|Meet Peggy: she's 90 years old and a registered voter. She can't get an ID because she doesn't have her citizenship documentation. She came to the U.S. with her parents thru Ellis Island. She is a naturalized citizen. She doesn't have the money to get the required documents. She missed the deadline to apply for a mail ballot, so she didn't get to vote in the November election.
Or what about Alberta? She was born in Wyoming. She has a copy of her Wyoming birth certificate. She was married in Washington State. She has lost her marriage license and has not been able to get one so far from Washington State. She lived in Colorado for a while and is still using her Colorado driver's license, which will not expire until 2015. She has been living in Texas recently and is registered to vote in Texas. She voted here in the 2012 election. She wants to continue to vote but has been told she cannot vote in Texas unless she gets a copy of her marriage certificate which will link her current name to the name on her birth certificate so she can get an allowable Texas photo ID.
Or Evelyn - She has been trying to get a Texas personal id so she can vote and fly. She has a birth certificate, Social Security card, proof of residency and unexpired Driver's license from another state, but DPS won't issue an id without her marriage license. The county where she was married can't find her marriage license.
Read more voting stories at Empower The Vote.
These are just a few of the voters I know about. You would think that the fact that there were people voting provisional ballots due to voter ID issues would be a clue that some people were having problems. However, Jeff Hillery, a spokesman for the Texas Secretary of State's office, actually said that provisional ballots aren't "problems" at the polls. Are you kidding me? You don't get a provisional ballot if everything is hunky-dory. A provisional ballot, by definition, means there is a problem. The problem might be fixable or it may not, but either way, a problem most definitely exists.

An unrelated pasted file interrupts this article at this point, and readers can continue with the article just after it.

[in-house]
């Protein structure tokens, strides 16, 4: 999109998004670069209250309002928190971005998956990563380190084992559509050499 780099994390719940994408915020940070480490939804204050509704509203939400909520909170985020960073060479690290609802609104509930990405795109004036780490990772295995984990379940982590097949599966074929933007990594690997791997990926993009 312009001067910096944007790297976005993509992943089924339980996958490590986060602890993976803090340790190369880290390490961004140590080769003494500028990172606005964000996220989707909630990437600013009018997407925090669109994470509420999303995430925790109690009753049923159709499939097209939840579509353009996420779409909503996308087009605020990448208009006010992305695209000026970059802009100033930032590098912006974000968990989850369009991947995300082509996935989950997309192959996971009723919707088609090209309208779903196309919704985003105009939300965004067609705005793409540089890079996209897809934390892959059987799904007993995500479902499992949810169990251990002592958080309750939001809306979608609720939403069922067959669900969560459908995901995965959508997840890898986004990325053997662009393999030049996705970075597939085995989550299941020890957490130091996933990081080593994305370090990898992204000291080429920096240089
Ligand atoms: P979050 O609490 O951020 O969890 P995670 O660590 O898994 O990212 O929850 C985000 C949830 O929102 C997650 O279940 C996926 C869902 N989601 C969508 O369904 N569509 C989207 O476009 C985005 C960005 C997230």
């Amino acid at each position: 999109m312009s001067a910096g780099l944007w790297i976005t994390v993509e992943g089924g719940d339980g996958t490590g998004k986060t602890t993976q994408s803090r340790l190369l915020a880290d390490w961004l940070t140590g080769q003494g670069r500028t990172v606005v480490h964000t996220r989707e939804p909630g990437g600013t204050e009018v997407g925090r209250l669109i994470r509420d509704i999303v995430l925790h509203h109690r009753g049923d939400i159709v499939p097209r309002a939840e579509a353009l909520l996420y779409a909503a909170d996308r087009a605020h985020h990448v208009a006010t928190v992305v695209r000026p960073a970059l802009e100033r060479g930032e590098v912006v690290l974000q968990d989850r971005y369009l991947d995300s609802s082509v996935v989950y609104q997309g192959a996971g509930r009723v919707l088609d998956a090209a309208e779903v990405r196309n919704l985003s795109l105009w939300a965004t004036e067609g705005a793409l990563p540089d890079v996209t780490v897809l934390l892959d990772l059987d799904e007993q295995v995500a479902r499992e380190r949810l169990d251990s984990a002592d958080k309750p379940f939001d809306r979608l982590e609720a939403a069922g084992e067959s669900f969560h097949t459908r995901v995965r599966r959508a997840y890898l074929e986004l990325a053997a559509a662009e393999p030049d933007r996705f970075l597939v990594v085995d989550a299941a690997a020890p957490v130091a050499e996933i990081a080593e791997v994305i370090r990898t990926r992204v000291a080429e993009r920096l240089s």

As the state's lawyer, responsible for defending the voter ID law in court, Abbott should be well aware of these issues. Not only are there several cases of voters with very real problems documented in the court filings , but all he had to do was ask DPS if people were having problems obtaining IDs at their offices and the truthful answer would have been yes. Just because these individual voters stories aren't in the newspaper doesn't mean they don't exist. For the AG to not know and/or care about these problems is either willful ignorance or callous indifference.
Stories like these will also come in handy in court when the voter ID trial finally starts, so keep sending them!
Greg Abbott might not think these voters have a problem, but the judge might disagree.
ETVT is working hard to help voters who are experiencing problems and to document the problems for occasions like this. Help me continue to fight back against this burdensome law that has been imposed on the voters of Texas to "solve" a problem that doesn't exist.
- Sondra Haltom
President, Empower The Vote Texas